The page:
If you’ve ever owned a PSP, you probably also owned Lumines, the platform-defining musical puzzle game that was to the PSP what Tetris was to the Gameboy. Lumines was a must-have game for a handheld system that has been struggling for definition ever since.
The iPhone also has some identity issues, but no shortage of games, and Blocks2 owes a lot to Lumines. Maybe Blocks2 and the iPhone can help define each other.
Blocks2 contains the same basic premise as Lumines, but with a few twists that develop as you progress through the 28 missions. Like in Lumines, you drop 2×2 blocks of different colors, trying to match them together to form solid squares or rectangles. Early missions simply require you to achieve a certain number of points or solid shapes formed. Later, you’ll also come across bomb blocks, color-changing chameleon blocks, countdown blocks that only disappear after a certain number of combos, and several more.
Instead of racing ahead of a “beat line” like in Lumines, in Blocks2 you can build combos while a bar fills up along the bottom of the screen. When the bar is full, your solid sets disappear and give you points. You can keep resetting this bar by creating even more squares of solid blocks, which will help you achieve a nice high score.
Like in Lumines, Blocks2 also has a techno soundtrack, albeit a slightly milder one. The background themes that accompany each stage them all tend to be set in outer space, with pictures of stars and planets.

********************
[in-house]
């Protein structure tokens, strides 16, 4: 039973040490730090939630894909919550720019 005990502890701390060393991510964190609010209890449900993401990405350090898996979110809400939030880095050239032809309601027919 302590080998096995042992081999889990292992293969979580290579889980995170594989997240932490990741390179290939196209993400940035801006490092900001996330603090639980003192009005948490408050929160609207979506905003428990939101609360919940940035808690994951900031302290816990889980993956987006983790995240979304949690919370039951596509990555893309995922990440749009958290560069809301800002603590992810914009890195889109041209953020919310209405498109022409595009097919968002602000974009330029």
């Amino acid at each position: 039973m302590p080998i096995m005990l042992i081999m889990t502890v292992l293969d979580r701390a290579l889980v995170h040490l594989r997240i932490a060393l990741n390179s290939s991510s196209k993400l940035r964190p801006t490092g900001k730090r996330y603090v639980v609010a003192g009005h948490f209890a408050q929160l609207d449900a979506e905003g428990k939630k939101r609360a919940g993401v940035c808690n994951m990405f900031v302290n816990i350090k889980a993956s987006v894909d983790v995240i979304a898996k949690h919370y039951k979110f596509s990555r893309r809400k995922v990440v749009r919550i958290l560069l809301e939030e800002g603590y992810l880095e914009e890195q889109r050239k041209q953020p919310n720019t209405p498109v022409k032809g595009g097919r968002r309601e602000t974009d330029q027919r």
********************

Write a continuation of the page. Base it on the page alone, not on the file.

Controls in Blocks2 are all completely touch-based. You simply tap on the left or right side of the block to move it side-to-side, and flick your finger up or down to rotate the block. Dragging the block downward makes it fall rapidly.
The basic action is just like we remember from Lumines, with the occasional new element that varies depending on the level. You can also play in an endless mode to rack up a high score, and that brings us to this game’s other notable inclusion: OpenFeint.
With OpenFeint, you can upload your high score from endless mode, visit chat rooms, and work to unlock achievements. While there’s no multiplayer in Blocks2, these online components can help make it feel like you’re part of a community of blockheads.
Blocks2 is very similar to Lumines, but it does add a handful of new features, like different types of blocks and OpenFeint integration, that help it stand on its own. This type of block-dropping gameplay can still be fun even if you’ve played it before, and we’re looking forward to playing the full game to see if all the pieces fall into place.